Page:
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For applications such as UAVs, especially military ones like the Predators and Reapers, do the same regulations as light aircraft apply due to their structure? Or, does the absence of a human operator enable a higher rate of climb and descent? How long would the UAV traditionally take to climb to its cruising altitude then?

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    $\begingroup$ It's an interesting question title, but there are three separate questions being asked. Could you bring some more focus to this question and concentrate on just one part? You can always ask the other parts as separate questions. $\endgroup$ Commented Jun 28, 2023 at 4:30
  • $\begingroup$ Naïvely, I wouldn't expect that the climb rate could be greater than the engine power divided by the weight of the drone, which for a fully loaded Predator (using the specs from Wikipedia) works out to about 1700 feet per minute. There may be some subtleties of aeronautical engineering that I'm not taking into account, though. $\endgroup$ Commented Jun 28, 2023 at 13:59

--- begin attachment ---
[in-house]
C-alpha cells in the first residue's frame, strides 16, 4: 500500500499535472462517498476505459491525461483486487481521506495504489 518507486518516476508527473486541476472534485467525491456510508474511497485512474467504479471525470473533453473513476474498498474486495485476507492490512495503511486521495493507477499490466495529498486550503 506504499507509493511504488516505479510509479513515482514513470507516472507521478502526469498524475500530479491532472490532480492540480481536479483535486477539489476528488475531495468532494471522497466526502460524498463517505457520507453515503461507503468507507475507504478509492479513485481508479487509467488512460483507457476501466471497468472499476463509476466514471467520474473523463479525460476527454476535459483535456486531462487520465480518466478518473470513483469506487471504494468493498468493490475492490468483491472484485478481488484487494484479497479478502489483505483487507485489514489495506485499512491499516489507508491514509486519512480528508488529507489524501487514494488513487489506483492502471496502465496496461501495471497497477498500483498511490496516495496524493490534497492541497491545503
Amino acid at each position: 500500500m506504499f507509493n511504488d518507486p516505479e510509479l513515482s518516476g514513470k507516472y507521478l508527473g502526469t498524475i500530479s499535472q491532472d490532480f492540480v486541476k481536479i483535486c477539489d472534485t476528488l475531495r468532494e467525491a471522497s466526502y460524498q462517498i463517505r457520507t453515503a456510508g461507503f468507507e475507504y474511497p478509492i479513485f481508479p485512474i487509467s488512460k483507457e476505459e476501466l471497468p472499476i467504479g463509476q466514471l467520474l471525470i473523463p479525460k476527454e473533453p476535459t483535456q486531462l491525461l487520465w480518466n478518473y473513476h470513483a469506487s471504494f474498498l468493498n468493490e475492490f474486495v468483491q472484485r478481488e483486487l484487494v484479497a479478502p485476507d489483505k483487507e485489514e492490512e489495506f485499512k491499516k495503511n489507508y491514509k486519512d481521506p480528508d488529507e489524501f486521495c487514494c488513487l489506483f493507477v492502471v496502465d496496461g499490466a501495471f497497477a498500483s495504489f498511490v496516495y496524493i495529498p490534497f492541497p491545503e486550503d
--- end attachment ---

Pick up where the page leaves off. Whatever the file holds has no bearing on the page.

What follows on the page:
• $\begingroup$ Aircraft are aircraft, humans in the aircraft are just another issue that affects performance. UAV's don't generally have fixed cruise altitudes, it all depends on the mission parameters. $\endgroup$ Commented Jun 28, 2023 at 17:13

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